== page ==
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FestPAC provides advice for travellers   

FestPAC provides advice for travellers   

  • 04 Jun 2024

(Picture caption: Approximately 3,000 participants will attend this month’s 13th Festival of Pacific Arts and Culture in Hawai’i.)   

This month, the 13th Festival of Pacific Arts and Culture (FestPAC) is gracing the shores of Honolulu, Oahu in Hawai’i from 6-16 June 2024.  

The event is the world’s largest celebration of indigenous Pacific peoples, which was launched by the South Pacific Commission (now the Pacific Community - SPC) in 1972 to halt the erosion of traditional practices through ongoing cultural exchange.  

Ho‘oulu Lāhui: Regenerating Oceania will serve as the theme of FestPAC Hawaiʻi 2024, honouring the traditions that FestPAC exists to perpetuate with an eye toward the future. 

Aotearoa New Zealand is sending an 85-member delegation, maintaining its tradition of continuous attendance at the event since the first in Fiji in 1972, including a New Zealand-based Pacific contingent of artists.  

Attracting as many 3,000 participants from 22 Pacific countries and territories, as well as from Australia and New Zealand, and other countries, FestPAC is one of the largest mass gatherings in the Pacific region.  

Participants or travellers to FestPAC have been provided with the following extensive advice to prevent illness and injury.   


You should be up-to-date on your routine and recommended vaccinations, including for measles, mumps and rubella (MMR), diphtheria, tetanus, pertussis, polio and COVID-19. Consult your doctor for more advice about recommended pre-travel vaccinations. 
Physical examination and pre-existing medical conditions 

For your own safety and wellbeing, participants and visitors should be fit for travel. People with pre-existing medical conditions must ensure that they are cleared for travel by scheduling a doctor’s appointment at least four weeks before travel. Ensure you have enough medicine for your stay. Stay home if you are ill.  

Travel health kit 

Pack a travel health kit with first aid supplies (sunscreen, painkillers, antiseptic, insect repellent and anti-diarrhoea tablets, alcohol hand sanitiser) and medications, enough to last your entire trip.  

Please bring extra supplies of your routine prescription medications (with a copy of prescriptions and a letter from your doctor stating what the medication is, the dosage, and that it is for personal use); carry them in their original packaging and follow the directions for use.  

Some medications may be controlled or considered illegal in the United States.  

Travel insurance 

Health insurance that covers you in your home country may not cover you in Hawai’i. You will be liable for covering any medical treatment and associated costs. Cover yourself with an appropriate level of travel health insurance.  

During the festival 

Practise healthy habits and if you experience a medical or safety emergency while visiting Hawai’i, call 9-1-1 for ambulance or police services.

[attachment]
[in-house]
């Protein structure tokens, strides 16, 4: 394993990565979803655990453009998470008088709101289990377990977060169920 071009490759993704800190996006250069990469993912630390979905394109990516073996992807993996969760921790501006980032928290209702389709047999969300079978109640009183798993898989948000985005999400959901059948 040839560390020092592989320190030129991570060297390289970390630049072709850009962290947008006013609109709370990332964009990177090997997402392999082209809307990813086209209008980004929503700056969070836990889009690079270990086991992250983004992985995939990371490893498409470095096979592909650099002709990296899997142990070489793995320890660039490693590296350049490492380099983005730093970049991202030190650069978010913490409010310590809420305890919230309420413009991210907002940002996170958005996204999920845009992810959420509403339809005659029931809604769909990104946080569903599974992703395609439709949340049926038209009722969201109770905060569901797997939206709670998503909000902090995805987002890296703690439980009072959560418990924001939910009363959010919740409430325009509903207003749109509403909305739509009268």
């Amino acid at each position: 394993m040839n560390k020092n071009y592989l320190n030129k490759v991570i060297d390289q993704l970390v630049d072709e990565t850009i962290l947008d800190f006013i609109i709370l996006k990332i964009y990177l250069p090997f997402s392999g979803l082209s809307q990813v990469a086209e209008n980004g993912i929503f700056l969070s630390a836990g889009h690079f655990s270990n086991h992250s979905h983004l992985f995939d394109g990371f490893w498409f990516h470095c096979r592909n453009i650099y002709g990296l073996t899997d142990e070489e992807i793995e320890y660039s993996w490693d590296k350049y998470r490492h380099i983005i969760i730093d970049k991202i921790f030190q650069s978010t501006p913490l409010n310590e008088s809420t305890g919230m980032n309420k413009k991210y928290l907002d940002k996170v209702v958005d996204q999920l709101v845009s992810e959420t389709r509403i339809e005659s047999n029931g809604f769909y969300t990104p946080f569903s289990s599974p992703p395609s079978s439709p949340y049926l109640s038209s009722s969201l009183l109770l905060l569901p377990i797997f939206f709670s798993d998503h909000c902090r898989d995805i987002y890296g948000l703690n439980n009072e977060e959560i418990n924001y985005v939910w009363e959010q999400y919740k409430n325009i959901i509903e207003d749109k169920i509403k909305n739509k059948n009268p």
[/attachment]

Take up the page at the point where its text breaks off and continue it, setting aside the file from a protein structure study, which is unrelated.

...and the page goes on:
Food and water safety 

To prevent illnesses transmitted through food and water, consume food that is thoroughly cooked, and wash fruits and vegetables if they are not peeled. Avoid consuming reef fish from informal vendors while visiting Hawai’i due to the risk of ciguatera fish poisoning. Tap water in Hawai’i is generally safe to drink. Practise good hand hygiene.  

Sexually transmitted infections 

To reduce the risk of contracting sexually transmitted infections (STI), such as HIV, chlamydia and gonorrhoea, practice safe sex and use condoms correctly. The Hawai’i Department of Health offers free and confidential STI testing and treatment services. Visit HERE for more information 


Improper practice of tattooing (e.g., not using single usage needles) exposes to the risk of transmission of blood-borne pathogens such as Hepatitis B, Hepatitis C and HIV.  

Dengue and other vector-borne diseases 

Hawai’i is currently not experiencing local dengue transmission. However, preventing mosquito bites is always a good idea.   

Ocean Safety 

Injuries along the coastline or in the ocean are a leading public health concern. Hawai’i beaches may experience strong surf conditions, jellyfish, brown water advisories, and other safety warnings. Please observe all posted signs and warnings when visiting the coast. Stay on designated coastal trails and do not venture out on slick rocks. Visit the Safe Beach Day website for current beach conditions in Hawai’i.  


Dehydration and heat-related illness are common in mass gatherings in tropical climates. Temperature in Hawaii during the festival is expected to be around 26-32 degrees Centigrade (80-90 degrees Fahrenheit). Avoid long exposure to the sun during the day and wear hats, loose-fitting clothes that cover your skin and sunscreen. Stay hydrated by frequently drinking safe water. 

After the festival 

If you feel sick after returning from your trip, particularly if you have a fever, talk to a healthcare provider and indicate your travel history.